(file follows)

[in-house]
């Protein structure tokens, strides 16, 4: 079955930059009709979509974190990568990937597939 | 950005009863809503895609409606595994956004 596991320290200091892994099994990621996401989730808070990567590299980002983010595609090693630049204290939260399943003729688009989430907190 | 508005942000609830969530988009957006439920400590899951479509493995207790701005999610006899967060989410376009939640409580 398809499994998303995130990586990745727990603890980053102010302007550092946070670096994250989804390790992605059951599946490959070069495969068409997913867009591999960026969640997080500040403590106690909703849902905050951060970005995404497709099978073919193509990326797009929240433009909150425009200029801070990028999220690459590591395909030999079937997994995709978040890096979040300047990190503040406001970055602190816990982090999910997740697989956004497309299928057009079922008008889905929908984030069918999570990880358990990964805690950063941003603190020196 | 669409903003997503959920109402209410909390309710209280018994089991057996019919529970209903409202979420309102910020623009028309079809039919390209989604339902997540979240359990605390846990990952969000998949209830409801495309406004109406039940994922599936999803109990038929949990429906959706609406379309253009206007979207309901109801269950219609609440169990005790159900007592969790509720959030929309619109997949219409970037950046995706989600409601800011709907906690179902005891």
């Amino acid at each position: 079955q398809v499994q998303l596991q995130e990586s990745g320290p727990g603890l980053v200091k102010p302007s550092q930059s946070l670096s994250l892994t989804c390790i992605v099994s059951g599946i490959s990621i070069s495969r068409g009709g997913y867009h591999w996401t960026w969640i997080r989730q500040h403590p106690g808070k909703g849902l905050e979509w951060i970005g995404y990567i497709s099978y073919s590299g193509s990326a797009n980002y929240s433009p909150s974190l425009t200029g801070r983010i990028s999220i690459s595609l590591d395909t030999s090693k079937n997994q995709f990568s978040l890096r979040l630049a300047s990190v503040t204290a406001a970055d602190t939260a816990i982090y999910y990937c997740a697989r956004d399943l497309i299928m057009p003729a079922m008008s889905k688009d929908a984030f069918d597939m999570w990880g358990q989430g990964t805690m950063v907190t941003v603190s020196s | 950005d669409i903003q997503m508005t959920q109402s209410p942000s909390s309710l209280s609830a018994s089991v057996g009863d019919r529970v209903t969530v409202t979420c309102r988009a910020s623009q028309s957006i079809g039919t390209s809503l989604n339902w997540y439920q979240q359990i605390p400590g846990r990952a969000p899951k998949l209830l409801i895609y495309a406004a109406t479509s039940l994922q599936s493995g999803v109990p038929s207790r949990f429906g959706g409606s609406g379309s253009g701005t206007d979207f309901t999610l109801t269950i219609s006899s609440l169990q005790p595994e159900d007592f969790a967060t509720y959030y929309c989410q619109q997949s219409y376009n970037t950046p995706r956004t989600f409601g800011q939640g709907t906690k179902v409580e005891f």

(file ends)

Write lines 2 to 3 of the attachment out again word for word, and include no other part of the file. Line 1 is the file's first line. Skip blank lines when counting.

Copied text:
């Protein structure tokens, strides 16, 4: 079955930059009709979509974190990568990937597939 | 950005009863809503895609409606595994956004 596991320290200091892994099994990621996401989730808070990567590299980002983010595609090693630049204290939260399943003729688009989430907190 | 508005942000609830969530988009957006439920400590899951479509493995207790701005999610006899967060989410376009939640409580 398809499994998303995130990586990745727990603890980053102010302007550092946070670096994250989804390790992605059951599946490959070069495969068409997913867009591999960026969640997080500040403590106690909703849902905050951060970005995404497709099978073919193509990326797009929240433009909150425009200029801070990028999220690459590591395909030999079937997994995709978040890096979040300047990190503040406001970055602190816990982090999910997740697989956004497309299928057009079922008008889905929908984030069918999570990880358990990964805690950063941003603190020196 | 669409903003997503959920109402209410909390309710209280018994089991057996019919529970209903409202979420309102910020623009028309079809039919390209989604339902997540979240359990605390846990990952969000998949209830409801495309406004109406039940994922599936999803109990038929949990429906959706609406379309253009206007979207309901109801269950219609609440169990005790159900007592969790509720959030929309619109997949219409970037950046995706989600409601800011709907906690179902005891």
């Amino acid at each position: 079955q398809v499994q998303l596991q995130e990586s990745g320290p727990g603890l980053v200091k102010p302007s550092q930059s946070l670096s994250l892994t989804c390790i992605v099994s059951g599946i490959s990621i070069s495969r068409g009709g997913y867009h591999w996401t960026w969640i997080r989730q500040h403590p106690g808070k909703g849902l905050e979509w951060i970005g995404y990567i497709s099978y073919s590299g193509s990326a797009n980002y929240s433009p909150s974190l425009t200029g801070r983010i990028s999220i690459s595609l590591d395909t030999s090693k079937n997994q995709f990568s978040l890096r979040l630049a300047s990190v503040t204290a406001a970055d602190t939260a816990i982090y999910y990937c997740a697989r956004d399943l497309i299928m057009p003729a079922m008008s889905k688009d929908a984030f069918d597939m999570w990880g358990q989430g990964t805690m950063v907190t941003v603190s020196s | 950005d669409i903003q997503m508005t959920q109402s209410p942000s909390s309710l209280s609830a018994s089991v057996g009863d019919r529970v209903t969530v409202t979420c309102r988009a910020s623009q028309s957006i079809g039919t390209s809503l989604n339902w997540y439920q979240q359990i605390p400590g846990r990952a969000p899951k998949l209830l409801i895609y495309a406004a109406t479509s039940l994922q599936s493995g999803v109990p038929s207790r949990f429906g959706g409606s609406g379309s253009g701005t206007d979207f309901t999610l109801t269950i219609s006899s609440l169990q005790p595994e159900d007592f969790a967060t509720y959030y929309c989410q619109q997949s219409y376009n970037t950046p995706r956004t989600f409601g800011q939640g709907t906690k179902v409580e005891f």